This is a guest post by Liz Wilcox of LizWilcox.com. We met Liz at the RV Entrepreneur Summit back in February. She’s well known in the RV community for her sense of humor and for passionately promoting RV life. We love Liz’s perspective on following detours and hope you enjoy this post as much as we did!
Not every modern nomad you meet is a cubicle-dweller turned desperado. I mean, don’t get me wrong, the stereotype is there for a reason. Many people in this tech age are ditching the office and its security for the open road. That’s just not how my RV detour got started.
I’m just cheap.
Tightwad gets more than she bargained for.
Yep, that’s right. I moved into a 5th wheel to save some money (#noshame). If you’re interested in the full story, you can read it here.
But the whole idea to live below our means quickly turned into something so much bigger. It went a little something like this over the course of 30 days:
“Wow Ed! This RV is awesome. I love how little time I spend on cleaning. I love that we get to spend so much time together. We’re like literally, so close!”
“You know, Liz, when I get out of the Army, we could like, bring this with us ya know? Buy a truck and travel for a few months before I start my new job.”
“I’ve been researching that trip we’re going to take, Ed. It’s going to be awesome and with all the money we’re saving, we should be able to have enough money for 6 months! According to Heath Padgett, we can live off 2k a month traveling!”
“Babe, isn’t it crazy people actually just do this forever? Maybe we could do it too, we could be modern nomads. It sounds like fun and I know how much you love traveling, Liz.”
“OhmygoshEDDDDDDDDD! I was thinking the same thing but didn’t want to pressure you into one of my crazy ideas. LET’S DO IT!!!”
And so we began to follow our detour.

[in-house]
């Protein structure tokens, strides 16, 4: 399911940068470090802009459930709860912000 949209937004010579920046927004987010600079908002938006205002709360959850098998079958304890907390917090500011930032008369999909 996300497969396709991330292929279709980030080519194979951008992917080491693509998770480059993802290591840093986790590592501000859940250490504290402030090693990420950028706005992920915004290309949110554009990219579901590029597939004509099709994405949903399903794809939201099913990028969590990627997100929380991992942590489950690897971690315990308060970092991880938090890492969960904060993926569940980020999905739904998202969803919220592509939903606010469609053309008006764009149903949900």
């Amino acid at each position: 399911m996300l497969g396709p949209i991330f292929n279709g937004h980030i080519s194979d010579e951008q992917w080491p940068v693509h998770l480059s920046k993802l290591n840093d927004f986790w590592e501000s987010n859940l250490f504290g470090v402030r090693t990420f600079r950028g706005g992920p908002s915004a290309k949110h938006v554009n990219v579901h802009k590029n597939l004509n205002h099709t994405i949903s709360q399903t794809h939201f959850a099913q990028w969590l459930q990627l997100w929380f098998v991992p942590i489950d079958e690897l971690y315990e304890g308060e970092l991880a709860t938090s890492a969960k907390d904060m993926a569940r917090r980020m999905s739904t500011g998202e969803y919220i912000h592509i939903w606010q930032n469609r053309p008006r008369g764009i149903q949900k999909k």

If you would have asked me 5 years ago what I’d be doing, I would have proudly puffed up my chest and said “I’m going to be living on the beach, working on my doctorate while positioning myself for a leadership role at the local elementary school. That or I’ll be on a tropical island somewhere no one can find me. It’s a toss up, really.”
But according to my bedroom view (which is an amazing feature of the Alfa See Ya we own), I’m quite settled in at an RV park in southern Alabama, really close to the showers and laundry for convenience sake. And while I did get as far as a Master’s degree, the frame is broken and it has scribble marks made from my child. (Are you kidding me kid, have you no respect?!)
Lindsay and Dan talk a lot about following your detour, about taking what life gives you and just rollin’ with it, even if it’s not something you originally wanted. And as you can see, that is something I’m quite versed in.
I didn’t really want to get married and have kids. Then I met my husband. As ridiculous as this sounds, it was love at first sight. I knew he was the one I needed to be with and 8 months later, I told him “let’s get married.” We were hitched 30 days after that with an infant by our first anniversary.
Within a year and a half, I had went from grad student with beach view to snowed-in newlywed and new mom.
So you might say, I’m a pro at this whole follow your detour thing. Let me give you some tips.
Learn the 5 second rule.
No, not that 5 second rule.
The other one. The one that says if you have an idea you must act on it within 5 seconds or you’re not going to. Made famous by Mel Robbins, it’s something I’ve been doing for at least a decade. It’s the reason I’ve been able to step fully into so many different “detours.”
You see, when my husband and I were shopping for RVs, I wasn’t even sure this was the right thing for us. I was nervous. I’d never even been inside a camper before we were shopping for one to become our home.
Then we found the one. We knew it immediately, but it was a holiday and the dealer was closed. As we were driving home, I saw the anxiety start to creep into my husband. “Let’s keep looking Liz. I don’t know.”